A quick guide to buying art for dummies (or uncultured millennials)
I don't get art. It's a world full of big names, exotic themes and hefty price tags – enough to turn a seemingly uncultured sod like myself back around into The Warehouse where I can buy my own $20 canvas and paint what the hell I like.
That said, my amateur koru swirls of blues and purples would barely earn me 50c from my mother, let alone a $75,000 return.
But now the age of 30 is frowning down on my white walls and I've realised that, as an maturing millennial, I need to get myself cultured. So for anyone else in my shoes – here's a small guide to buying art for dummies.
First step to investing in art: don't invest.
Those in the know say a piece of art should be purchased for the love of it without the intention of selling it.
An Australian couple that purchased a Peter McLeavey piece for $30 in 1982 just had it re-valued, purely out of curiosity, at Dunbar Sloane. It's now worth $75,000. Apparently it was a pleasant surprise.
But those stories are a dime-a-dozen. The most important point to take was that the couple purchased the piece 35 years ago because they loved it.
David Alsop, director of Wellington's Suite Gallery, says the art must be appreciated in your home.
"Choose something you love, that speaks to you and that you think you will enjoy living with," he says.
"Living with good art is an enriching experience – enjoy the process."
Buying is a scary and often confusing process for buyers. No one wants to part with a big wad of money for something probably not worth anything in 15 years time.
One-third of Alsop's customers are new buyers ranging in age from their mid 20s to 30s.
"Ultimately, they're buying because they like art and they would like to be surrounded and live with nice art work so these are people that might have just come back from overseas or work and own their first house or a nice flat and they just want to have something on the walls," he says.
His advice to them, like any good purchase, is to start with your research. The internet is your oyster.
Research will give you an idea of the artist's credentials. What stories have been written about them? Is their work featured in public collections and galleries? Did they have any outstanding reports from their studies?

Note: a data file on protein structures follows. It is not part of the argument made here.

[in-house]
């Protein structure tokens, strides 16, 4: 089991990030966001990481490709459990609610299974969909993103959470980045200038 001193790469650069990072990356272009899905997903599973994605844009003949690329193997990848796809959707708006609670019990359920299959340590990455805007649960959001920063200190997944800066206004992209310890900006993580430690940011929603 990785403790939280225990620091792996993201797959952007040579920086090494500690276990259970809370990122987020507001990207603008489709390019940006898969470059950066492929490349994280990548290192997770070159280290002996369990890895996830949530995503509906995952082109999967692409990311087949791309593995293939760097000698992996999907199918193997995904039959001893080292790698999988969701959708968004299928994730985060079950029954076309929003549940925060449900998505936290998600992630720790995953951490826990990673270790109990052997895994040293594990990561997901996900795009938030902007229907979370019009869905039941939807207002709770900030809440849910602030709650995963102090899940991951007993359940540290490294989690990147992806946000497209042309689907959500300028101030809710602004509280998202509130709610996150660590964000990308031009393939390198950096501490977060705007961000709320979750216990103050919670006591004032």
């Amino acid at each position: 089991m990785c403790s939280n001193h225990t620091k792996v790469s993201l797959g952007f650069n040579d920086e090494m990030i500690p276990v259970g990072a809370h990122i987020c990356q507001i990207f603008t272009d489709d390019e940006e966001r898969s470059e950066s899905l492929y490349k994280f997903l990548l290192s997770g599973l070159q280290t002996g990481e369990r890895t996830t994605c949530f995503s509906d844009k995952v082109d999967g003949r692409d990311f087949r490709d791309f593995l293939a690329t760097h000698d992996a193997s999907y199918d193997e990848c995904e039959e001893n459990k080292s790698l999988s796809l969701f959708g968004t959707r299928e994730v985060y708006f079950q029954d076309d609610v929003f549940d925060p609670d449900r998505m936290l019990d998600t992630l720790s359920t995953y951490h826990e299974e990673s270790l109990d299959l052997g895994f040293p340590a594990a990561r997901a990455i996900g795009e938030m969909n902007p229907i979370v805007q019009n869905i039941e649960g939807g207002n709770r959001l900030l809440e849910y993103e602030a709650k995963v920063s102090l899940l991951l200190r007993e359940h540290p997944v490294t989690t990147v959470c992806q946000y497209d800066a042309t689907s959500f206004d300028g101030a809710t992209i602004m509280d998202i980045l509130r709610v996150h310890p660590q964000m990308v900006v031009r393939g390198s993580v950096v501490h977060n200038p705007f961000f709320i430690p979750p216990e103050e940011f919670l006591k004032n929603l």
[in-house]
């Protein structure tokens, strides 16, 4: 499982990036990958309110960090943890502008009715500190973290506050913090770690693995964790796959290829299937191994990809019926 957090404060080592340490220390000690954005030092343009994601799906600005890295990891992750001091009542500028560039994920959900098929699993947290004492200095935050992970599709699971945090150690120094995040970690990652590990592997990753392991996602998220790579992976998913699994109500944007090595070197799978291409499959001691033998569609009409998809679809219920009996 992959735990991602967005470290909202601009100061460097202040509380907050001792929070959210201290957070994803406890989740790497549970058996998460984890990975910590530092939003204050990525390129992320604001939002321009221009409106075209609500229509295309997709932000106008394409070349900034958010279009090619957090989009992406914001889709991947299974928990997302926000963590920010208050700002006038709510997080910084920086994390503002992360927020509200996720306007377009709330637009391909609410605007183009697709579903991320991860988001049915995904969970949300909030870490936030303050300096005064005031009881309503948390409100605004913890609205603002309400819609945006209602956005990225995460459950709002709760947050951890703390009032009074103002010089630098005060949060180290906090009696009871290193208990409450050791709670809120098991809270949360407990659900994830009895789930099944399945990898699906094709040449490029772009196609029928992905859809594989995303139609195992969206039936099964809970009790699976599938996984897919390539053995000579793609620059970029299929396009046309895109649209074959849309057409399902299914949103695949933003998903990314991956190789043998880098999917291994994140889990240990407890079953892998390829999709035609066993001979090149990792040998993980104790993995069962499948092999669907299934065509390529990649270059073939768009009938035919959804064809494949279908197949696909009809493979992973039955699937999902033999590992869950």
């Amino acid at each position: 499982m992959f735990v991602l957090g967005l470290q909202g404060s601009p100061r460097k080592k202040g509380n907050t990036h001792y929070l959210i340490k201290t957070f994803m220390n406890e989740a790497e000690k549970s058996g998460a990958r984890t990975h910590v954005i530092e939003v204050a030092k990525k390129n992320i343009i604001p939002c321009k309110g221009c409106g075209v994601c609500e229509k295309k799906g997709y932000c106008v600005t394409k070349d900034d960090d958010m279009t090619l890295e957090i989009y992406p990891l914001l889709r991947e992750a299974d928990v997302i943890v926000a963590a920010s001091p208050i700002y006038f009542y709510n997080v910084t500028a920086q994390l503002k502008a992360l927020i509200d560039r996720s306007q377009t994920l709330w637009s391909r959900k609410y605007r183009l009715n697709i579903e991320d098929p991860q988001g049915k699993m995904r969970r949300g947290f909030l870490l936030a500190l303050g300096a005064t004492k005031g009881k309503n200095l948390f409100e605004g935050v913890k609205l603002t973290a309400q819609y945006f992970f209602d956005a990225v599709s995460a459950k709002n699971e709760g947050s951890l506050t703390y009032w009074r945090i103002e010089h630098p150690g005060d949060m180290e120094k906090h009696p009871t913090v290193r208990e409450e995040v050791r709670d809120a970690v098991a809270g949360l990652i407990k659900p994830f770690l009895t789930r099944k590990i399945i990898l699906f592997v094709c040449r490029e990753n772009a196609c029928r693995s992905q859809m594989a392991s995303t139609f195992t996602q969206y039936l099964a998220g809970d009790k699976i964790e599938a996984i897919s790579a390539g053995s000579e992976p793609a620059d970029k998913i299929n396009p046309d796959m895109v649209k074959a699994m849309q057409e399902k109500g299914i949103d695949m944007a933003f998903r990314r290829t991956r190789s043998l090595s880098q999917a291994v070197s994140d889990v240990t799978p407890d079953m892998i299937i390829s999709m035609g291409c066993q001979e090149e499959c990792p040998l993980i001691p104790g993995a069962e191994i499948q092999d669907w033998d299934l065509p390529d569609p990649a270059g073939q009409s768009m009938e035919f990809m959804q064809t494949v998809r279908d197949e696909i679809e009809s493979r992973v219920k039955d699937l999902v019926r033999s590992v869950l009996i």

"Identify a short list of artists that you are interested in, ideally three-to-five artists and include photography and sculpture in that," Alsop says.
"Visit or call the gallery or galleries where the artists works are shown, gauge the gallery experience in terms of how the 'art in the gallery' feels – be forward-looking with new works, develop relationships with the gallery to enable first look at new works by artists you're interested in."
To combat the issue of having no idea about prices, Alsop set up an online directory so buyers have a sense of transparency with purchasing their first art piece.
"If we didn't have the context of this whole storeroom to give you some kind of comfort, you'd be totally reliant on what I've said," he says.
"I'm not suggesting people are lying about prices, but I felt it was important for potential collectors to look right back and see where the artists have come from with the gallery and then you can see the development through the years and then you can get a sense for yourself if the prices that you feel are about right for the artist."
He said the new feature has worked spectacularly.
"I get young people coming in, or first-time buyers coming in, and we come out the back and they look around, but, what I encourage them to do is not even really think about what's here but think more about the artists they might be interested in. Art collection should be a really enjoyable passion and pastime for people. You want to take it quite slowly and enjoy it."
The trick, according to the art world, is to buy something that you love and not something you think will give you a return later down the track.
"Human nature is to want to move quite quickly, and that's the excitement, you want to at least go out of the gallery, have a cup of coffee and think about it," Alsop says.
"Living with good art is an enriching experience."
While many art galleries might not agree with the auction process (artists don't get any revenue from auction sales in New Zealand, unlike in France and Australia), Dunbar Sloane fine arts director Helena Walker says an "affordable art auction" is an excellent place to start for newbies.
"The affordable art is a really good place to train your eye," she says.
"The room is absolutely chocka with items. There's no other environment where you would get that – where you've got a room absolutely full with items that at a gallery would be selected for you.
"It's quite a good training for you as such to develop your eye and see what you like."
At an affordable art auction, you could be paying anywhere between $50 and $3000.
"We have a lot of young buyers coming through the affordable art auction, because that's where you start buying, and then you start building the confidence and you start going up to the specialist sales.
"At the moment, we are finding a lot of people are investing in art because they're not getting the returns they want in bank investments – so art is something tangible they can enjoy on their wall and get a lot of love out of as well as being an investment."
Dunbar Sloane's latest affordable art auction kicks off at noon on June 21. Walker picks out a collection of vintage railway posters as one sector showing a steady movement of growth and popularity.
"They're really graphic and quintessentially New Zealand iconography - they're going to sell really well," she says.